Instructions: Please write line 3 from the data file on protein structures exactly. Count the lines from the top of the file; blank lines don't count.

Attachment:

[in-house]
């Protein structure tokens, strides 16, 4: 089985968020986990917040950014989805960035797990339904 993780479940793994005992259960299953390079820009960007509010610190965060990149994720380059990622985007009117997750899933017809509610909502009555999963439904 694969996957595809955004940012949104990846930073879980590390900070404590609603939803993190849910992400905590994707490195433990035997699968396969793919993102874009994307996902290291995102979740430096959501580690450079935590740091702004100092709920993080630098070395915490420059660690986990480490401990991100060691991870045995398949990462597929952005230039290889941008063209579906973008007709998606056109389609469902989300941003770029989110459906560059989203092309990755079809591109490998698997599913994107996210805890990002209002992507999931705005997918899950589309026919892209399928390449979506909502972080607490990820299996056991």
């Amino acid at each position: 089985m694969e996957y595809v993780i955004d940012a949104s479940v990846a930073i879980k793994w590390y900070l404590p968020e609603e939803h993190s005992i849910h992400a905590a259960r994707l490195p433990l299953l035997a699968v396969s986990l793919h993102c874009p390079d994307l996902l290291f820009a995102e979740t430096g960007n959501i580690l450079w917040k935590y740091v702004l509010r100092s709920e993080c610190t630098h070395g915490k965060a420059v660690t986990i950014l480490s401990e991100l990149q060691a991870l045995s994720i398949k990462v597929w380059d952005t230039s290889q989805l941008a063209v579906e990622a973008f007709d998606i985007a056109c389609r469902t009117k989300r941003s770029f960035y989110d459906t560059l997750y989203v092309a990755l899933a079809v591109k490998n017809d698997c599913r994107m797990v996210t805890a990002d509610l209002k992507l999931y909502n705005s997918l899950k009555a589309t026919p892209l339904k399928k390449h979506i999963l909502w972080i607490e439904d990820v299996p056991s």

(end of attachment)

């Amino acid at each position: 089985m694969e996957y595809v993780i955004d940012a949104s479940v990846a930073i879980k793994w590390y900070l404590p968020e609603e939803h993190s005992i849910h992400a905590a259960r994707l490195p433990l299953l035997a699968v396969s986990l793919h993102c874009p390079d994307l996902l290291f820009a995102e979740t430096g960007n959501i580690l450079w917040k935590y740091v702004l509010r100092s709920e993080c610190t630098h070395g915490k965060a420059v660690t986990i950014l480490s401990e991100l990149q060691a991870l045995s994720i398949k990462v597929w380059d952005t230039s290889q989805l941008a063209v579906e990622a973008f007709d998606i985007a056109c389609r469902t009117k989300r941003s770029f960035y989110d459906t560059l997750y989203v092309a990755l899933a079809v591109k490998n017809d698997c599913r994107m797990v996210t805890a990002d509610l209002k992507l999931y909502n705005s997918l899950k009555a589309t026919p892209l339904k399928k390449h979506i999963l909502w972080i607490e439904d990820v299996p056991s």